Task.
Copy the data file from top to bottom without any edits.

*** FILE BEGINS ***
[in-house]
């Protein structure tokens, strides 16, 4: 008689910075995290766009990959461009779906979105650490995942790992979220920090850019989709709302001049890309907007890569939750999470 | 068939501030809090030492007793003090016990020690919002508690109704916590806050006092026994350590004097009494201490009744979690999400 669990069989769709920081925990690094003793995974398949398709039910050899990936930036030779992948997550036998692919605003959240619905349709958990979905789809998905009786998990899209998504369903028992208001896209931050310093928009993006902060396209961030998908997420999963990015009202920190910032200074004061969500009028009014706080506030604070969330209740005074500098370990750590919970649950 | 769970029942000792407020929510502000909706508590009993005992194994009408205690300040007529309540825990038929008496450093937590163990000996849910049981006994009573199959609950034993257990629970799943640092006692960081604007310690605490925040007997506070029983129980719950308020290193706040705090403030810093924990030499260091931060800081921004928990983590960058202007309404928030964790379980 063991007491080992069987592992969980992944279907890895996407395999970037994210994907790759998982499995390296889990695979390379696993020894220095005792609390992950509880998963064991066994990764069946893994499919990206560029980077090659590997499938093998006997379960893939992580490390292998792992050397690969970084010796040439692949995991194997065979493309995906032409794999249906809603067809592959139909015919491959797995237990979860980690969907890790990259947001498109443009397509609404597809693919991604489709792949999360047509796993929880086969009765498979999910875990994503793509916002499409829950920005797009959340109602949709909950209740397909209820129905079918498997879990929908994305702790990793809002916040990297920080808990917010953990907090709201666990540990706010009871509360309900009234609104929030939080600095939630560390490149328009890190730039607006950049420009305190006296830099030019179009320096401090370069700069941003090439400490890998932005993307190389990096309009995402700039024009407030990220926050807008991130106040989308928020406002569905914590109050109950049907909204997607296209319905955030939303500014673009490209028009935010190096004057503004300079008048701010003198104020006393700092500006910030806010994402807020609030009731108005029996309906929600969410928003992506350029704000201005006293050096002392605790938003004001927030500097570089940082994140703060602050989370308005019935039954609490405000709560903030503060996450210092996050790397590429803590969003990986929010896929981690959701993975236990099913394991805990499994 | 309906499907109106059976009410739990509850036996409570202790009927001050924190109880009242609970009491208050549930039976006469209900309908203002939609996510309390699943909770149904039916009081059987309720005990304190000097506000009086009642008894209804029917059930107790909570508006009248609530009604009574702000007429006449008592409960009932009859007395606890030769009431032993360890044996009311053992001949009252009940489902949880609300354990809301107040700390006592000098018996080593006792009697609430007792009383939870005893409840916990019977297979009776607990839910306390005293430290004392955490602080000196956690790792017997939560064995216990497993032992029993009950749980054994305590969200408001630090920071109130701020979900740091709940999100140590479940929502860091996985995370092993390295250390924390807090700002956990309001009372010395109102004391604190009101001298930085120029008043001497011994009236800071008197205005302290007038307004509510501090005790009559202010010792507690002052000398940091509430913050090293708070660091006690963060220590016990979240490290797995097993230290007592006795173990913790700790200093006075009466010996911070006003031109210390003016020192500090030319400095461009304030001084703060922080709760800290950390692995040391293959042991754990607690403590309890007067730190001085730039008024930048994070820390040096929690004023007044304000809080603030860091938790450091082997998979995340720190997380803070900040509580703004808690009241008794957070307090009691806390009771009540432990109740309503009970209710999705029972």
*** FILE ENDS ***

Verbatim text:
[in-house]
């Protein structure tokens, strides 16, 4: 008689910075995290766009990959461009779906979105650490995942790992979220920090850019989709709302001049890309907007890569939750999470 | 068939501030809090030492007793003090016990020690919002508690109704916590806050006092026994350590004097009494201490009744979690999400 669990069989769709920081925990690094003793995974398949398709039910050899990936930036030779992948997550036998692919605003959240619905349709958990979905789809998905009786998990899209998504369903028992208001896209931050310093928009993006902060396209961030998908997420999963990015009202920190910032200074004061969500009028009014706080506030604070969330209740005074500098370990750590919970649950 | 769970029942000792407020929510502000909706508590009993005992194994009408205690300040007529309540825990038929008496450093937590163990000996849910049981006994009573199959609950034993257990629970799943640092006692960081604007310690605490925040007997506070029983129980719950308020290193706040705090403030810093924990030499260091931060800081921004928990983590960058202007309404928030964790379980 063991007491080992069987592992969980992944279907890895996407395999970037994210994907790759998982499995390296889990695979390379696993020894220095005792609390992950509880998963064991066994990764069946893994499919990206560029980077090659590997499938093998006997379960893939992580490390292998792992050397690969970084010796040439692949995991194997065979493309995906032409794999249906809603067809592959139909015919491959797995237990979860980690969907890790990259947001498109443009397509609404597809693919991604489709792949999360047509796993929880086969009765498979999910875990994503793509916002499409829950920005797009959340109602949709909950209740397909209820129905079918498997879990929908994305702790990793809002916040990297920080808990917010953990907090709201666990540990706010009871509360309900009234609104929030939080600095939630560390490149328009890190730039607006950049420009305190006296830099030019179009320096401090370069700069941003090439400490890998932005993307190389990096309009995402700039024009407030990220926050807008991130106040989308928020406002569905914590109050109950049907909204997607296209319905955030939303500014673009490209028009935010190096004057503004300079008048701010003198104020006393700092500006910030806010994402807020609030009731108005029996309906929600969410928003992506350029704000201005006293050096002392605790938003004001927030500097570089940082994140703060602050989370308005019935039954609490405000709560903030503060996450210092996050790397590429803590969003990986929010896929981690959701993975236990099913394991805990499994 | 309906499907109106059976009410739990509850036996409570202790009927001050924190109880009242609970009491208050549930039976006469209900309908203002939609996510309390699943909770149904039916009081059987309720005990304190000097506000009086009642008894209804029917059930107790909570508006009248609530009604009574702000007429006449008592409960009932009859007395606890030769009431032993360890044996009311053992001949009252009940489902949880609300354990809301107040700390006592000098018996080593006792009697609430007792009383939870005893409840916990019977297979009776607990839910306390005293430290004392955490602080000196956690790792017997939560064995216990497993032992029993009950749980054994305590969200408001630090920071109130701020979900740091709940999100140590479940929502860091996985995370092993390295250390924390807090700002956990309001009372010395109102004391604190009101001298930085120029008043001497011994009236800071008197205005302290007038307004509510501090005790009559202010010792507690002052000398940091509430913050090293708070660091006690963060220590016990979240490290797995097993230290007592006795173990913790700790200093006075009466010996911070006003031109210390003016020192500090030319400095461009304030001084703060922080709760800290950390692995040391293959042991754990607690403590309890007067730190001085730039008024930048994070820390040096929690004023007044304000809080603030860091938790450091082997998979995340720190997380803070900040509580703004808690009241008794957070307090009691806390009771009540432990109740309503009970209710999705029972």